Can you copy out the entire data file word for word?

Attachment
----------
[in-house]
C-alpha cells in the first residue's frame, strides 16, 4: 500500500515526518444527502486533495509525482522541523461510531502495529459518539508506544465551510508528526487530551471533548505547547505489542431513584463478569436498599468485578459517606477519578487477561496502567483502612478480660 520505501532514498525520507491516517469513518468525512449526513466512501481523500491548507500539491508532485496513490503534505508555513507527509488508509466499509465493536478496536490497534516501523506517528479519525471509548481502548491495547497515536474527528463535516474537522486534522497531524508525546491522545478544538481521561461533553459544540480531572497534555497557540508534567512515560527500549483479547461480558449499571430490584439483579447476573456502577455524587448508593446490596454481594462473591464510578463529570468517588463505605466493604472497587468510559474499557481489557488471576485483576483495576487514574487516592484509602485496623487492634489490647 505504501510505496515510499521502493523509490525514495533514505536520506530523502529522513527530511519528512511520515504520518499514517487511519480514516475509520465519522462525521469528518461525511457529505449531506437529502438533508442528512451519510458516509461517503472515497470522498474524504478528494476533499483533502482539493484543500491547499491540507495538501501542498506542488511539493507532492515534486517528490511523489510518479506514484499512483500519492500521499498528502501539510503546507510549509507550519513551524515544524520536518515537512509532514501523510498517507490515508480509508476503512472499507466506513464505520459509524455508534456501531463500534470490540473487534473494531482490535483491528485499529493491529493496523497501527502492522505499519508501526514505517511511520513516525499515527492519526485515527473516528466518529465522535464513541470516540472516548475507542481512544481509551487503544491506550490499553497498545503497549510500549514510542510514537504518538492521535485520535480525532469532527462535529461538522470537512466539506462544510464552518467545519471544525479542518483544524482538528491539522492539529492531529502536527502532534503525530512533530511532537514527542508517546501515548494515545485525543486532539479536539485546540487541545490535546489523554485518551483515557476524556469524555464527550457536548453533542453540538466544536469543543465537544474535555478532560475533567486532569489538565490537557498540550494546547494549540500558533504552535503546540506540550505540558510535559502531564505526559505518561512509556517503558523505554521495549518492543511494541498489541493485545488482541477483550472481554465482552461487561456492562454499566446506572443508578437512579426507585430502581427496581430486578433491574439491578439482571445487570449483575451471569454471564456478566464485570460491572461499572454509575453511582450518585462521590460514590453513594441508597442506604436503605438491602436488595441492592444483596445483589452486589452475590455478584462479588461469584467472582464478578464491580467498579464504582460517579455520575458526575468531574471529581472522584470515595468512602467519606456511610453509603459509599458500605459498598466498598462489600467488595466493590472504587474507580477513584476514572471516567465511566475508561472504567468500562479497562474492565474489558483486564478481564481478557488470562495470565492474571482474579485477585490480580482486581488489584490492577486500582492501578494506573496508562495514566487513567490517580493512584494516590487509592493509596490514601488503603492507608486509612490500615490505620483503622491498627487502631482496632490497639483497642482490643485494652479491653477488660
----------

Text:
[in-house]
C-alpha cells in the first residue's frame, strides 16, 4: 500500500515526518444527502486533495509525482522541523461510531502495529459518539508506544465551510508528526487530551471533548505547547505489542431513584463478569436498599468485578459517606477519578487477561496502567483502612478480660 520505501532514498525520507491516517469513518468525512449526513466512501481523500491548507500539491508532485496513490503534505508555513507527509488508509466499509465493536478496536490497534516501523506517528479519525471509548481502548491495547497515536474527528463535516474537522486534522497531524508525546491522545478544538481521561461533553459544540480531572497534555497557540508534567512515560527500549483479547461480558449499571430490584439483579447476573456502577455524587448508593446490596454481594462473591464510578463529570468517588463505605466493604472497587468510559474499557481489557488471576485483576483495576487514574487516592484509602485496623487492634489490647 505504501510505496515510499521502493523509490525514495533514505536520506530523502529522513527530511519528512511520515504520518499514517487511519480514516475509520465519522462525521469528518461525511457529505449531506437529502438533508442528512451519510458516509461517503472515497470522498474524504478528494476533499483533502482539493484543500491547499491540507495538501501542498506542488511539493507532492515534486517528490511523489510518479506514484499512483500519492500521499498528502501539510503546507510549509507550519513551524515544524520536518515537512509532514501523510498517507490515508480509508476503512472499507466506513464505520459509524455508534456501531463500534470490540473487534473494531482490535483491528485499529493491529493496523497501527502492522505499519508501526514505517511511520513516525499515527492519526485515527473516528466518529465522535464513541470516540472516548475507542481512544481509551487503544491506550490499553497498545503497549510500549514510542510514537504518538492521535485520535480525532469532527462535529461538522470537512466539506462544510464552518467545519471544525479542518483544524482538528491539522492539529492531529502536527502532534503525530512533530511532537514527542508517546501515548494515545485525543486532539479536539485546540487541545490535546489523554485518551483515557476524556469524555464527550457536548453533542453540538466544536469543543465537544474535555478532560475533567486532569489538565490537557498540550494546547494549540500558533504552535503546540506540550505540558510535559502531564505526559505518561512509556517503558523505554521495549518492543511494541498489541493485545488482541477483550472481554465482552461487561456492562454499566446506572443508578437512579426507585430502581427496581430486578433491574439491578439482571445487570449483575451471569454471564456478566464485570460491572461499572454509575453511582450518585462521590460514590453513594441508597442506604436503605438491602436488595441492592444483596445483589452486589452475590455478584462479588461469584467472582464478578464491580467498579464504582460517579455520575458526575468531574471529581472522584470515595468512602467519606456511610453509603459509599458500605459498598466498598462489600467488595466493590472504587474507580477513584476514572471516567465511566475508561472504567468500562479497562474492565474489558483486564478481564481478557488470562495470565492474571482474579485477585490480580482486581488489584490492577486500582492501578494506573496508562495514566487513567490517580493512584494516590487509592493509596490514601488503603492507608486509612490500615490505620483503622491498627487502631482496632490497639483497642482490643485494652479491653477488660